What To Expect During A D&C

If you have recently had a doctor tell you that you may need to undergo a D&C, you are likely a bit worried. D&C is short for Dilatation and Curettage and is a procedure done to scrape the uterine lining in order to remove tissue that either doesn't belong or needs testing. There are a few different reasons someone may have to undergo a D&C. If you are experiencing bleeding not caused by menstruation or any bleeding deemed "abnormal," your doctor may have you undergo the surgical procedure to test the uterine lining and better understand what is going on. If there is a suspicion of cancer, a D&C may also be performed to test for tumors or polyps in the uterus.

More commonly, though, many women must undergo a D&C due to a miscarriage or fertility issues. This type of D&C is referred to as a "suction D&C" and is the process of taking out the fetus and the tissues that are not able to pass through the body following a miscarriage. Some women also have a D&C after childbirth if the placenta does not fully leave the body due to the increased risk of infection. If you are scheduled for a D&C, here's what you can expect from the procedure.

What happens during a D&C

Whether your doctor has prescribed a D&C to better understand and diagnose issues you are having or to solve an issue you are having, the procedure looks quite similar. A D&C is a surgical procedure and it can be quite painful. Because of this, most of these will be done under anesthesia, either general anesthesia or a spinal tap, which is when you are fully asleep. During the procedure, your heels will rest in stirrups in a position very similar to a pap smear or annual gynecologist visit. Your doctor will insert a series of thin rods into the cervix, each slightly wider than the previous one, to dilate your cervix until it opens enough for the suction tool to pass through to the uterus where it removes the non-viable fetus or uterine tissue which may be sent to a lab for testing, per the American College of Obstetricians and Gynecologists.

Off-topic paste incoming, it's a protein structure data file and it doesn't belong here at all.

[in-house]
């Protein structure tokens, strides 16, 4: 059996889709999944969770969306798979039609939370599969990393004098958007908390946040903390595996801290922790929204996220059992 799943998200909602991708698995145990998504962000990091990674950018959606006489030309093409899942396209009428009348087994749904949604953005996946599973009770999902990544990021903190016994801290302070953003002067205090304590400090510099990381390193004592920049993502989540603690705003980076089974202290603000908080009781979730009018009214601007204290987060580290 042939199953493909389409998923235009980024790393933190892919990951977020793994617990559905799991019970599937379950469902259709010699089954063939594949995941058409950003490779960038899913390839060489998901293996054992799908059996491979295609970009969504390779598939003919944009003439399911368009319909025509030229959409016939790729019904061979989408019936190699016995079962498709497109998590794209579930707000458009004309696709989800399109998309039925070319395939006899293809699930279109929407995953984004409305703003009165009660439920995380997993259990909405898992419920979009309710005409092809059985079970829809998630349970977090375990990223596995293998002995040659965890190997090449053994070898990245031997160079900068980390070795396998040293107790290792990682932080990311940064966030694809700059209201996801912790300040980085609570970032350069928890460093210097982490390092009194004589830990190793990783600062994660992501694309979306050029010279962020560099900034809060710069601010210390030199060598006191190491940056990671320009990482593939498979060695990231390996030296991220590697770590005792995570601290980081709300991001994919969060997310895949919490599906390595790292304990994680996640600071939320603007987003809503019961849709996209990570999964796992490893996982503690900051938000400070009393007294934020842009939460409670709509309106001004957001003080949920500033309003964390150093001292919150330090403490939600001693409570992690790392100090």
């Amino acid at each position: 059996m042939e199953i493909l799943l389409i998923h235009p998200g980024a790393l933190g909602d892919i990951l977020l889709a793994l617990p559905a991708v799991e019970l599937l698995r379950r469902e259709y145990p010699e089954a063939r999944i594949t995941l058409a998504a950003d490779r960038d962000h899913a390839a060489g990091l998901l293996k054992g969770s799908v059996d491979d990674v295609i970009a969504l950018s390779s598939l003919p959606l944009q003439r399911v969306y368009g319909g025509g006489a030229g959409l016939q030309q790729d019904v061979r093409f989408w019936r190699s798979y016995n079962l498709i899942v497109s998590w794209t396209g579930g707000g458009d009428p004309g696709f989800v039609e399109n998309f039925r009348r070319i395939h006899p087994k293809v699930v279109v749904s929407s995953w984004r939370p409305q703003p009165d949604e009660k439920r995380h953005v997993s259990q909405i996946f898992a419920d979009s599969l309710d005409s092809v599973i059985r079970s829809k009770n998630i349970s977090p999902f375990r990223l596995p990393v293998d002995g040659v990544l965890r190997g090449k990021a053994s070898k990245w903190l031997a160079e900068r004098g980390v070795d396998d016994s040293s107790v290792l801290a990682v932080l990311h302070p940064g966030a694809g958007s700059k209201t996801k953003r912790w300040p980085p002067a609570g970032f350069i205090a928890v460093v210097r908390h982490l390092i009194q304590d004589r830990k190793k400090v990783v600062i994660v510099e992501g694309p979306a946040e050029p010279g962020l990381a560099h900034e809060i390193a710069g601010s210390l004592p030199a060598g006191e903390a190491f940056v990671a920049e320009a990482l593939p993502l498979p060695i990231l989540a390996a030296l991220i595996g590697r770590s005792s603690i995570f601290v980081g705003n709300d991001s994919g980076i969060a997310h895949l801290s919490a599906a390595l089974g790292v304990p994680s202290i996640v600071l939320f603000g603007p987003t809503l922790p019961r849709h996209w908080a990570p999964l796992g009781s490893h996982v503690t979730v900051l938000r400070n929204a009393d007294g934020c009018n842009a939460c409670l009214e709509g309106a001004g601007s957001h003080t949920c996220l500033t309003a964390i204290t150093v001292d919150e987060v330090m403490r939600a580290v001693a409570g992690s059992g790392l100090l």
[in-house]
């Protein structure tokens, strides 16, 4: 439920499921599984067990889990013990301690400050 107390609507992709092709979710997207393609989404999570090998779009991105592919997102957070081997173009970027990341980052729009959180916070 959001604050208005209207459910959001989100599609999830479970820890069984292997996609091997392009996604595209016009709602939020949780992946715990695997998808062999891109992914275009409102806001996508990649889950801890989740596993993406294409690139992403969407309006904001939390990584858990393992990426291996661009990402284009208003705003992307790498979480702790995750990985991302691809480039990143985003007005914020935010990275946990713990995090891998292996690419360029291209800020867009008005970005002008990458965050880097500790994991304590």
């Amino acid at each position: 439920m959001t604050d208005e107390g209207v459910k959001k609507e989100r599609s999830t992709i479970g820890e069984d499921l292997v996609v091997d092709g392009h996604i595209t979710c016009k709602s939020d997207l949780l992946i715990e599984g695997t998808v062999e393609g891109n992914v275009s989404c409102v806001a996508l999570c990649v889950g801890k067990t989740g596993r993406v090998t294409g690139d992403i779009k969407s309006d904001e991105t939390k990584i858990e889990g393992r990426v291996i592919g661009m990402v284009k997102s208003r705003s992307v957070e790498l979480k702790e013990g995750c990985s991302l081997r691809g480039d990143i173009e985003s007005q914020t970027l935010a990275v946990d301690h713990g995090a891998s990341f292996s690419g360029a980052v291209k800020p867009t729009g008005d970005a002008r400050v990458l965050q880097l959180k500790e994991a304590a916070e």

While this doesn't sound pleasant, due to the anesthesia, most women who undergo a D&C will not feel any physical discomfort while it is being done. But the procedure itself is just one aspect of a D&C. 

What to expect after a D&C is performed

While a D&C is one of the common procedures performed in the U.S., according to The National Library of Medicine, it is still something some women have never heard of or experienced in their lifetime. When the procedure is finished, you will likely wait at the hospital in recovery for a short time to ensure you do not bleed excessively or have any complications. From there, someone will need to drive you home. Cramping and light bleeding are normal for a few days, and you'll be instructed to rest for a day or two and avoid putting anything into your vagina until cleared by your doctor.

And while the physical effects following a D&C are not too much of a concern, it's the mental aspect that many women should be prepared for. If you are getting a D&C due to a miscarriage, it's important to understand that you are not alone. Worldwide, an estimated 23 million women a year experience a miscarriage and many of those women must undergo a D&C. If your D&C is done to diagnose a health issue, speak with your doctor about the potential outcomes and be prepared by bringing a family member with you to hear your results. Regardless of the reason for your D&C, it is nothing to be ashamed of and is a very safe procedure that's performed to prevent serious and potentially deadly infections.